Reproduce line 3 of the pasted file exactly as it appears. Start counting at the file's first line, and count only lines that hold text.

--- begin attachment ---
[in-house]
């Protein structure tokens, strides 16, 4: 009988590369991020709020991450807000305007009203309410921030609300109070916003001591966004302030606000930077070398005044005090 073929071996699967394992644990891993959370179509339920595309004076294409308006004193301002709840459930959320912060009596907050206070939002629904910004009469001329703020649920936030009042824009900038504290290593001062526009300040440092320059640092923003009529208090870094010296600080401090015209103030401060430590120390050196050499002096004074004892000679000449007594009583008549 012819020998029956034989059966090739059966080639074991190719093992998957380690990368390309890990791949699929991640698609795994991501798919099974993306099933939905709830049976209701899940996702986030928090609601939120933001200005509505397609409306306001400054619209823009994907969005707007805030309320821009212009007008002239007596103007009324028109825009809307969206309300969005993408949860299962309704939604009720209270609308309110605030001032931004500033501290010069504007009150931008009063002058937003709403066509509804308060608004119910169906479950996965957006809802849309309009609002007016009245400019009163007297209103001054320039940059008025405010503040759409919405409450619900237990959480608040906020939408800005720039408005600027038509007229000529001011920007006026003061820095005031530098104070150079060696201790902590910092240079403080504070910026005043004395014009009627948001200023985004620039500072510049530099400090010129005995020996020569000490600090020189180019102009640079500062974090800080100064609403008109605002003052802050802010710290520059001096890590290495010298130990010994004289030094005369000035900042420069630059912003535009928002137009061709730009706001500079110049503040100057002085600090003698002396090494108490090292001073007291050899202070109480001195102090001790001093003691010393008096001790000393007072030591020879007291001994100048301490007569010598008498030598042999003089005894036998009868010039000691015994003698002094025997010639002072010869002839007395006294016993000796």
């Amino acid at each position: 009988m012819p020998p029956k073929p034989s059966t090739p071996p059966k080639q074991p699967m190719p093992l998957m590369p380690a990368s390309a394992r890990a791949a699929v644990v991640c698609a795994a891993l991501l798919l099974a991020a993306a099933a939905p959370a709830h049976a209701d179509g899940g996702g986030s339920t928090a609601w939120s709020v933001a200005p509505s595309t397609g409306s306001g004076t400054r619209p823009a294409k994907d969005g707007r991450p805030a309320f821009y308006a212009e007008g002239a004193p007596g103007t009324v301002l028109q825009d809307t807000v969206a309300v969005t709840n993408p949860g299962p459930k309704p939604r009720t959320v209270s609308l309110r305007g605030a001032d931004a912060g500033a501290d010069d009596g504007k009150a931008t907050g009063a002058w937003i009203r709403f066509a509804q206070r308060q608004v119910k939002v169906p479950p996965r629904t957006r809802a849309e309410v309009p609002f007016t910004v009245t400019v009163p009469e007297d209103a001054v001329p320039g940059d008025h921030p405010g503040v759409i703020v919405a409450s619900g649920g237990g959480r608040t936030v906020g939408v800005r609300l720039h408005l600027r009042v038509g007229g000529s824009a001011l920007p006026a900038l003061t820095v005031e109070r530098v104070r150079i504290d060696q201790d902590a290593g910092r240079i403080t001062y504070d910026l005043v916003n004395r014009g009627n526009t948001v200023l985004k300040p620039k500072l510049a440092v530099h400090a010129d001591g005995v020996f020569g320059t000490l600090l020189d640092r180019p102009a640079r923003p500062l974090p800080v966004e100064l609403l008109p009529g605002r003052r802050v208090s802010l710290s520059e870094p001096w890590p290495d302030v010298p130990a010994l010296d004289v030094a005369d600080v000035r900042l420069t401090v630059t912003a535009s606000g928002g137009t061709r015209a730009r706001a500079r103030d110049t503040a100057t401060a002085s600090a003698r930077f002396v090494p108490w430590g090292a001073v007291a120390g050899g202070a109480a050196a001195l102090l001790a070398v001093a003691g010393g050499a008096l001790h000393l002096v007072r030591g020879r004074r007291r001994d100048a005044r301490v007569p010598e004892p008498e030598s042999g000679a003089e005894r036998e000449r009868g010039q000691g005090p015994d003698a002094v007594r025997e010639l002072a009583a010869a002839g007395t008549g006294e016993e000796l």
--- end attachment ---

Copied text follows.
């Amino acid at each position: 009988m012819p020998p029956k073929p034989s059966t090739p071996p059966k080639q074991p699967m190719p093992l998957m590369p380690a990368s390309a394992r890990a791949a699929v644990v991640c698609a795994a891993l991501l798919l099974a991020a993306a099933a939905p959370a709830h049976a209701d179509g899940g996702g986030s339920t928090a609601w939120s709020v933001a200005p509505s595309t397609g409306s306001g004076t400054r619209p823009a294409k994907d969005g707007r991450p805030a309320f821009y308006a212009e007008g002239a004193p007596g103007t009324v301002l028109q825009d809307t807000v969206a309300v969005t709840n993408p949860g299962p459930k309704p939604r009720t959320v209270s609308l309110r305007g605030a001032d931004a912060g500033a501290d010069d009596g504007k009150a931008t907050g009063a002058w937003i009203r709403f066509a509804q206070r308060q608004v119910k939002v169906p479950p996965r629904t957006r809802a849309e309410v309009p609002f007016t910004v009245t400019v009163p009469e007297d209103a001054v001329p320039g940059d008025h921030p405010g503040v759409i703020v919405a409450s619900g649920g237990g959480r608040t936030v906020g939408v800005r609300l720039h408005l600027r009042v038509g007229g000529s824009a001011l920007p006026a900038l003061t820095v005031e109070r530098v104070r150079i504290d060696q201790d902590a290593g910092r240079i403080t001062y504070d910026l005043v916003n004395r014009g009627n526009t948001v200023l985004k300040p620039k500072l510049a440092v530099h400090a010129d001591g005995v020996f020569g320059t000490l600090l020189d640092r180019p102009a640079r923003p500062l974090p800080v966004e100064l609403l008109p009529g605002r003052r802050v208090s802010l710290s520059e870094p001096w890590p290495d302030v010298p130990a010994l010296d004289v030094a005369d600080v000035r900042l420069t401090v630059t912003a535009s606000g928002g137009t061709r015209a730009r706001a500079r103030d110049t503040a100057t401060a002085s600090a003698r930077f002396v090494p108490w430590g090292a001073v007291a120390g050899g202070a109480a050196a001195l102090l001790a070398v001093a003691g010393g050499a008096l001790h000393l002096v007072r030591g020879r004074r007291r001994d100048a005044r301490v007569p010598e004892p008498e030598s042999g000679a003089e005894r036998e000449r009868g010039q000691g005090p015994d003698a002094v007594r025997e010639l002072a009583a010869a002839g007395t008549g006294e016993e000796l």